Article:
Risk factors assessed as non-modellable are critical in determining which desks will adopt the IMA, as they will be excluded from the desk’s internal models and charged separately with higher capital under the FRTB rules. 

While the Basel Committee on Banking Supervision has set January 1, 2023, as the global implementation deadline for FRTB, local jurisdictions have opportunities to tweak the rules and decide the implementation timeline to better reflect local market requirements, Marseglia says. In Europe, for instance, FRTB is implemented under the Capital Requirements Regulation (CRR), and regulators have split the IMA implementation into two phases, with the reporting requirements likely to commence in late 2024, and capital requirements expected to follow one year later in 2025.

RFET  

The RFET, one of the biggest challenges to banks, will require market risk departments to source a huge number of trades and committed quotes to be included in the test. This will require sophisticated, and often cloud-based, tools to store, process and analyse very large datasets, according to Marseglia.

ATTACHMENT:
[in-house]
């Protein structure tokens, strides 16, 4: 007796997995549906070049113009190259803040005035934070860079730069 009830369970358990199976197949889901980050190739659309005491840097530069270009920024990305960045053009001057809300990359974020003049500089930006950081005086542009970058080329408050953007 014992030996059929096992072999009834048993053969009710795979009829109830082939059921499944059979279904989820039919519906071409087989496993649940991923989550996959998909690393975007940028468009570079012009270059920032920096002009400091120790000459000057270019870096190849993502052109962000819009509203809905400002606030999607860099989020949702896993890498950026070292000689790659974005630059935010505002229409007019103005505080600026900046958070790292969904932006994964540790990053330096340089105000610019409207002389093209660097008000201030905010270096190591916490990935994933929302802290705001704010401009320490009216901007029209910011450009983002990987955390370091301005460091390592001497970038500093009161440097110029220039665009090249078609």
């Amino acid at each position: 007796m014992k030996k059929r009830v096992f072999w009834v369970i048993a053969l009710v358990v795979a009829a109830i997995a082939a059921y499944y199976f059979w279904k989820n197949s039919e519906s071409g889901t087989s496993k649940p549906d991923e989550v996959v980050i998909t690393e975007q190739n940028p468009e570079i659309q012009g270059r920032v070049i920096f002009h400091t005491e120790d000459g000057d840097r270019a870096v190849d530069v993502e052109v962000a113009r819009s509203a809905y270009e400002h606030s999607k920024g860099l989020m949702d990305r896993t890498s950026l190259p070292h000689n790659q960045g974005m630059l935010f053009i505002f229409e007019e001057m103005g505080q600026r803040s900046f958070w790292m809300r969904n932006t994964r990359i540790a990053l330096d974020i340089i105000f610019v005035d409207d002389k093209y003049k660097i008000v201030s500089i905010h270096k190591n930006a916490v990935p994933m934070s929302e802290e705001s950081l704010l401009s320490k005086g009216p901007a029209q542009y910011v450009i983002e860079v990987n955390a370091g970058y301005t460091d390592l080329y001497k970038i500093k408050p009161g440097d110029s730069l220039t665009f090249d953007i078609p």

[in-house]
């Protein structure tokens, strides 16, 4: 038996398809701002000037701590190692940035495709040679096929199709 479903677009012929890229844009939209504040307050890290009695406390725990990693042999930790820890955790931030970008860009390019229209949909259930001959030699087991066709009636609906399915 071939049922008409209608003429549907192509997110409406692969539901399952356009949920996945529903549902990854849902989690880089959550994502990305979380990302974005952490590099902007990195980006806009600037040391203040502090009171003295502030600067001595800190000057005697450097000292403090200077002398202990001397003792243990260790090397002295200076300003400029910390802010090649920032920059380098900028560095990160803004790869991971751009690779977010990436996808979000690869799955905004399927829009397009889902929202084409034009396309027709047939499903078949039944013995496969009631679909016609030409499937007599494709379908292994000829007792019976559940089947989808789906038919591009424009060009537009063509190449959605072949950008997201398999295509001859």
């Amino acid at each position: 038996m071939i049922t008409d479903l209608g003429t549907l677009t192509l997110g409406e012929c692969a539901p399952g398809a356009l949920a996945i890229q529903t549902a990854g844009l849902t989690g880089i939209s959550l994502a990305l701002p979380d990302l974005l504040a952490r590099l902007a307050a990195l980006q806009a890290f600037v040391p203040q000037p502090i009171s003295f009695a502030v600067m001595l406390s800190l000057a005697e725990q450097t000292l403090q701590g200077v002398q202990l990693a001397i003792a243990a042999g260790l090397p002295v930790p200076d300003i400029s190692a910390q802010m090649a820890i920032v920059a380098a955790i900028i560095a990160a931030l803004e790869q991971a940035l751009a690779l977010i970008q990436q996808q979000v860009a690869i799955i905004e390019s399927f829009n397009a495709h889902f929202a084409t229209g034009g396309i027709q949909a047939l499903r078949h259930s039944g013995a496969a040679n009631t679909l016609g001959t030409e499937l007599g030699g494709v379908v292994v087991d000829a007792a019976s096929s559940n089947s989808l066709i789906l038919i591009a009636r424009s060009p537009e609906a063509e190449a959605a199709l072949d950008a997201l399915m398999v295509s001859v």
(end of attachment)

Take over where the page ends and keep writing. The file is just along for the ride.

“Regulators were concerned about the quality of the input prices hitting banks’ market risk models and wanted to make sure that underlying risk factors were showing sufficient trading activity. The RFET is a liquidity test at risk factor level to check there are sufficient executed trades or intentions to trade for the underlying financial instruments. Risk factors that will pass the RFET will be considered modellable and could be included in their own risk models, whereas those that aren’t modellable will be excluded and subject to a punitive capital charge,” Marseglia says. 

Many banks will probably use internal data as their primary source for the liquidity test, but the trading activities carried out at banks are insufficient to consistently pass the RFET, according to Marseglia. For the first time, banks will be forced to source trades and quote data from the external world, and they will need to source additional data from vendors that can offer comprehensive, cross-asset-class historical data.